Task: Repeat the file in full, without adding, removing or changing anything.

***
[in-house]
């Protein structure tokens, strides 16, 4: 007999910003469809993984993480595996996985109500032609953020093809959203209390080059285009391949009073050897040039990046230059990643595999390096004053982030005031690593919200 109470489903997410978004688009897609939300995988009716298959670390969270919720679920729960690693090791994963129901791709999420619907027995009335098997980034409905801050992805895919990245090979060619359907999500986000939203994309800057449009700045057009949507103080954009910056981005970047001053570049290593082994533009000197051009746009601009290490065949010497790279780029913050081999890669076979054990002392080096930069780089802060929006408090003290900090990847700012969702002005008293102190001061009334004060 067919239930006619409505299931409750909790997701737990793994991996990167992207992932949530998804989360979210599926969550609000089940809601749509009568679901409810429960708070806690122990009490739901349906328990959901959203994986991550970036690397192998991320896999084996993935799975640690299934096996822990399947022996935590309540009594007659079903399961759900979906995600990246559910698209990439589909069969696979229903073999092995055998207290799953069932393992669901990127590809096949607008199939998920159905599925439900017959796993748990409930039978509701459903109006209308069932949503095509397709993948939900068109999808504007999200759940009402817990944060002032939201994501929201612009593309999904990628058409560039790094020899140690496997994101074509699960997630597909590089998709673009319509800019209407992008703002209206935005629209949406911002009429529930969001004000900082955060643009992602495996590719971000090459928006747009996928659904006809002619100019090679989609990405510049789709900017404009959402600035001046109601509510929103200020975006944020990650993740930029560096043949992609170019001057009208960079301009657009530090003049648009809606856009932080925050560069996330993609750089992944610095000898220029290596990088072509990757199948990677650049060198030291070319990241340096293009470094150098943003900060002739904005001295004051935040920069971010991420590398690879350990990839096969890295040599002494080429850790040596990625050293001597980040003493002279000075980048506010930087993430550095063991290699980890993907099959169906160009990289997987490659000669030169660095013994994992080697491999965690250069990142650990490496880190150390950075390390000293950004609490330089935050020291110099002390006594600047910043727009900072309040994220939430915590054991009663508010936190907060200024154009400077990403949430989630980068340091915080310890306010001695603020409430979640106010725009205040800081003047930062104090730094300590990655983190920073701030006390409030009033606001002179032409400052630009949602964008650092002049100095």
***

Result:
[in-house]
């Protein structure tokens, strides 16, 4: 007999910003469809993984993480595996996985109500032609953020093809959203209390080059285009391949009073050897040039990046230059990643595999390096004053982030005031690593919200 109470489903997410978004688009897609939300995988009716298959670390969270919720679920729960690693090791994963129901791709999420619907027995009335098997980034409905801050992805895919990245090979060619359907999500986000939203994309800057449009700045057009949507103080954009910056981005970047001053570049290593082994533009000197051009746009601009290490065949010497790279780029913050081999890669076979054990002392080096930069780089802060929006408090003290900090990847700012969702002005008293102190001061009334004060 067919239930006619409505299931409750909790997701737990793994991996990167992207992932949530998804989360979210599926969550609000089940809601749509009568679901409810429960708070806690122990009490739901349906328990959901959203994986991550970036690397192998991320896999084996993935799975640690299934096996822990399947022996935590309540009594007659079903399961759900979906995600990246559910698209990439589909069969696979229903073999092995055998207290799953069932393992669901990127590809096949607008199939998920159905599925439900017959796993748990409930039978509701459903109006209308069932949503095509397709993948939900068109999808504007999200759940009402817990944060002032939201994501929201612009593309999904990628058409560039790094020899140690496997994101074509699960997630597909590089998709673009319509800019209407992008703002209206935005629209949406911002009429529930969001004000900082955060643009992602495996590719971000090459928006747009996928659904006809002619100019090679989609990405510049789709900017404009959402600035001046109601509510929103200020975006944020990650993740930029560096043949992609170019001057009208960079301009657009530090003049648009809606856009932080925050560069996330993609750089992944610095000898220029290596990088072509990757199948990677650049060198030291070319990241340096293009470094150098943003900060002739904005001295004051935040920069971010991420590398690879350990990839096969890295040599002494080429850790040596990625050293001597980040003493002279000075980048506010930087993430550095063991290699980890993907099959169906160009990289997987490659000669030169660095013994994992080697491999965690250069990142650990490496880190150390950075390390000293950004609490330089935050020291110099002390006594600047910043727009900072309040994220939430915590054991009663508010936190907060200024154009400077990403949430989630980068340091915080310890306010001695603020409430979640106010725009205040800081003047930062104090730094300590990655983190920073701030006390409030009033606001002179032409400052630009949602964008650092002049100095």